.
Euler also developed a convergent product approximation for the noninteger factorials, which can be seen to be equivalent to the formula for the Gamma function above:
However, this formula does not provide a practical means of computing the Pi or Gamma function, as its rate of convergence is slow.
Applications of the Gamma function
The volumeVolume
Volume is the quantity of threedimensional space enclosed by some closed boundary, for example, the space that a substance or shape occupies or contains....
of an ndimensional
Dimension
In physics and mathematics, the dimension of a space or object is informally defined as the minimum number of coordinates needed to specify any point within it. Thus a line has a dimension of one because only one coordinate is needed to specify a point on it...
hypersphere of radius R is
Factorial at the complex plane
Representation through the Gammafunction allows evaluation of factorial of complex argument. Equilines of amplitude and phase of factorial are shown in figure. Let . Several levels of constant modulus (amplitude) and constant phase are shown. The grid covers range,
with unit step. The scratched line shows the level .
Thin lines show intermediate levels of constant modulus and constant phase. At poles , phase and amplitude are not defined. Equilines are dense in vicinity of singularities along negative integer values of the argument.
For , the Taylor expansions can be used:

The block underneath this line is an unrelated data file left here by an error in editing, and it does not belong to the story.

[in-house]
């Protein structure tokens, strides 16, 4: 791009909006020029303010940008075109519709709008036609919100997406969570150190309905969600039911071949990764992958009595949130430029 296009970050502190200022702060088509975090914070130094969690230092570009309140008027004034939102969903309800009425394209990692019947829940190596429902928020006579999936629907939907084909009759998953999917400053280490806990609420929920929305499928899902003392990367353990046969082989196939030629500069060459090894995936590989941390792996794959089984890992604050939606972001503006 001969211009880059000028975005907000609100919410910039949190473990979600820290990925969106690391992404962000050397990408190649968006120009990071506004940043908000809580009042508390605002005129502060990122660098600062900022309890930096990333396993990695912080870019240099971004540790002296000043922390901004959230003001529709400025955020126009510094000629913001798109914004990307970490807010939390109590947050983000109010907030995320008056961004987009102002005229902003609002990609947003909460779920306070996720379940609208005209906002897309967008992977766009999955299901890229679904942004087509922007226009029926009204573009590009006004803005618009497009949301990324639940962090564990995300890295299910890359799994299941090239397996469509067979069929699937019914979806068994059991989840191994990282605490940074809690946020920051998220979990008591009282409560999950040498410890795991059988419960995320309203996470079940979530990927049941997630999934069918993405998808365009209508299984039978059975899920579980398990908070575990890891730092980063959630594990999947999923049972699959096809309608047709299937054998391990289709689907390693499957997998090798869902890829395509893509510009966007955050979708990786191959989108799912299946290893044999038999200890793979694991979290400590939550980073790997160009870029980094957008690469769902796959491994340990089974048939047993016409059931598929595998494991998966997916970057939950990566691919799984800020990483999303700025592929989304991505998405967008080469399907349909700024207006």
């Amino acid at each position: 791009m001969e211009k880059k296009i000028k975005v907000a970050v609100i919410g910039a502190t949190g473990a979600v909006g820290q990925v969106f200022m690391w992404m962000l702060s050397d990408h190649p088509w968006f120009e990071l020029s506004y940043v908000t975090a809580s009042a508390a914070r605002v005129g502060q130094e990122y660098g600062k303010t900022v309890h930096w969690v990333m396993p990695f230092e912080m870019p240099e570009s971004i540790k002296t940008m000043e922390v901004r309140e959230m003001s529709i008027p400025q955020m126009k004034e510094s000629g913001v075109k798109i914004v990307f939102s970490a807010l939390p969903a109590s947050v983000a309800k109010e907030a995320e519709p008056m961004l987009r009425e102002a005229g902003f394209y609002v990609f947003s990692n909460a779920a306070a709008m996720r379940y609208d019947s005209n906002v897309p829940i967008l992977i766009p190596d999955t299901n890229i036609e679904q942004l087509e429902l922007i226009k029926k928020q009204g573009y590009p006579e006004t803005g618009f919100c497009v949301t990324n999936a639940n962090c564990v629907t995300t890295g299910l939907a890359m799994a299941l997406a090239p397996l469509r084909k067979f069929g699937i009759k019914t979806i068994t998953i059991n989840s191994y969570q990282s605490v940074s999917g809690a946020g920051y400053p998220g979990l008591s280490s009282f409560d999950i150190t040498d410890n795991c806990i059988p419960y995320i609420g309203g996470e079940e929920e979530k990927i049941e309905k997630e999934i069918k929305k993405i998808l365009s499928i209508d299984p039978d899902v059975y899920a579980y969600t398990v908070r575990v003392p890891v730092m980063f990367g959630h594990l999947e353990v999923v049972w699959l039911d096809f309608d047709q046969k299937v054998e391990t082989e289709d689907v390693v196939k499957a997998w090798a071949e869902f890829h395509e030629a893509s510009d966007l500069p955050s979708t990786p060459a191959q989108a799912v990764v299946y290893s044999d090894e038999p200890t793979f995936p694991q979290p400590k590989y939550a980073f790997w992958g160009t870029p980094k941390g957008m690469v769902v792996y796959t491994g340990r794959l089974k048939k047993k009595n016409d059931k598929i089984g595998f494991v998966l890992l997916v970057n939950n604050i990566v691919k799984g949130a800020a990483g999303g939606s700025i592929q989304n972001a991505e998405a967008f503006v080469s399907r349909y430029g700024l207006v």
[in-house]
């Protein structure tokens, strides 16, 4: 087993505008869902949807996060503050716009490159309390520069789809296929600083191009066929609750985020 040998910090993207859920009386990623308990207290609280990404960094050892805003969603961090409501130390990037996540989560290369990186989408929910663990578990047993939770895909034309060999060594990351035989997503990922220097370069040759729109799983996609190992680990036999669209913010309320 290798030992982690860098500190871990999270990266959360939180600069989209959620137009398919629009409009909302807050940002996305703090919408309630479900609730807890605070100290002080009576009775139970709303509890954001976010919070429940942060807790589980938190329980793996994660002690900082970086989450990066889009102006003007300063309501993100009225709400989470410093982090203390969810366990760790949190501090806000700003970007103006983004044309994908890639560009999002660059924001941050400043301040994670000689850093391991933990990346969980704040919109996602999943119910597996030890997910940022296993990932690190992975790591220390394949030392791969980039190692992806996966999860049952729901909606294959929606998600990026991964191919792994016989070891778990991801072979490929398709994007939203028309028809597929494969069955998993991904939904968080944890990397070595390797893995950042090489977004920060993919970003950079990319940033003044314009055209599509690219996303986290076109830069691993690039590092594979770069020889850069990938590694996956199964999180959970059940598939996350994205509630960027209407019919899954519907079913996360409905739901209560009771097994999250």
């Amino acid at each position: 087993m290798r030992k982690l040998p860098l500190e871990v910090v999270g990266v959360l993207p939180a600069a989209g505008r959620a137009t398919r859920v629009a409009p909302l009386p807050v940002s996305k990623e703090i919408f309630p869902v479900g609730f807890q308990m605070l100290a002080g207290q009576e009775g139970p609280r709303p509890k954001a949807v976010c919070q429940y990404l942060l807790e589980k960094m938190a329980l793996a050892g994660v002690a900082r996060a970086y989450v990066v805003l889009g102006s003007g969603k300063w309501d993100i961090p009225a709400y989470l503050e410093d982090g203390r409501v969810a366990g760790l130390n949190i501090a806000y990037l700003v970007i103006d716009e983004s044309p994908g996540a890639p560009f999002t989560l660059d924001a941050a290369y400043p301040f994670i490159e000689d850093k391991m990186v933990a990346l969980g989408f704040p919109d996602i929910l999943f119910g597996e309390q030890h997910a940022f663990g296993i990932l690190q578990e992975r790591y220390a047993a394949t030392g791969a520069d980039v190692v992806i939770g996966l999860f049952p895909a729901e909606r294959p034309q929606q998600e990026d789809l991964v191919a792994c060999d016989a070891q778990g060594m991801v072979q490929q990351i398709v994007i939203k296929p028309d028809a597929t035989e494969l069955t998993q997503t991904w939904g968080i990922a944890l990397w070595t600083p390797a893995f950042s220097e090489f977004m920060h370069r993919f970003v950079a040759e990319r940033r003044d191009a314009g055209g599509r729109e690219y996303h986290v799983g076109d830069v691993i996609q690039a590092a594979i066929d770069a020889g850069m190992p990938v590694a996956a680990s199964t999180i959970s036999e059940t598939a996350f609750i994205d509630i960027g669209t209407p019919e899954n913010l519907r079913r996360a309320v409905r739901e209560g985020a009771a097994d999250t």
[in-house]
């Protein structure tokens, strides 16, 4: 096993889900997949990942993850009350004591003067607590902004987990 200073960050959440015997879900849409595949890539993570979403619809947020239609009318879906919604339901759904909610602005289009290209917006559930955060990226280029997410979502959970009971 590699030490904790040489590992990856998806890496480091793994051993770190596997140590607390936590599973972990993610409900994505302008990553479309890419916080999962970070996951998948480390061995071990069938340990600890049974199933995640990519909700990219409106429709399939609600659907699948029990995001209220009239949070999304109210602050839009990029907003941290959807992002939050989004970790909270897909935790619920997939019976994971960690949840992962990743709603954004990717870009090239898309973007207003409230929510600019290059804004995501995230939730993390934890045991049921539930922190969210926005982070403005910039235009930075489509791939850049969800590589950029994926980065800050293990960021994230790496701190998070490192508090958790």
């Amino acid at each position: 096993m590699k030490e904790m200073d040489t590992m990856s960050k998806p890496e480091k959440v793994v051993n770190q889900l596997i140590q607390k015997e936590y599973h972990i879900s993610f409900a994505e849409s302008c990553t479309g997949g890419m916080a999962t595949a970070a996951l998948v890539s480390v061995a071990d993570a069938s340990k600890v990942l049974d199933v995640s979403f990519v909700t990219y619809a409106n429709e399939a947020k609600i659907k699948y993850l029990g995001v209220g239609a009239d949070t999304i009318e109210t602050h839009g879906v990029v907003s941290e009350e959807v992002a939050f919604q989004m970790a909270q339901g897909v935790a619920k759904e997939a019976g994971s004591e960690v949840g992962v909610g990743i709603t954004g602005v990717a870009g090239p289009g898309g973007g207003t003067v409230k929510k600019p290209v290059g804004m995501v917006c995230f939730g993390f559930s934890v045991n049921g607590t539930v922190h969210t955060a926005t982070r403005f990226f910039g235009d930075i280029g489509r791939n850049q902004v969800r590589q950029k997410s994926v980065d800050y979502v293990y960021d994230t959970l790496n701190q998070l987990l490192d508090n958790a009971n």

The first coefficients of this expansion are
approximation  

0  
1  
2  
3 
where is the Euler constant
Euler–Mascheroni constant
The Euler–Mascheroni constant is a mathematical constant recurring in analysis and number theory, usually denoted by the lowercase Greek letter ....
and is the Riemann zeta function. Computer algebra system
Computer algebra system
A computer algebra system is a software program that facilitates symbolic mathematics. The core functionality of a CAS is manipulation of mathematical expressions in symbolic form.Symbolic manipulations:...
s such as Sage (mathematics software) can generate many terms of this expansion.
Approximations of factorial
For the large values of the argument,factorial can be approximated through the integral of the
digamma function, using the continued fraction
Continued fraction
In mathematics, a continued fraction is an expression obtained through an iterative process of representing a number as the sum of its integer part and the reciprocal of another number, then writing this other number as the sum of its integer part and another reciprocal, and so on...
representation.
This approach is due to T. J. Stieltjes (1894). Writing z! = exp(P(z)) where P(z) is
Stieltjes gave a continued fraction for p(z)

The first few coefficients a_{n} are
style="marginleft:2em; background:#fff; border:1px #aaa solid; bordercollapse:collapse;">n a_{n} 0 1 / 12 1 1 / 30 2 53 / 210 3 195 / 371 4 22999 / 22737 5 29944523 / 19773142 6 109535241009 / 48264275462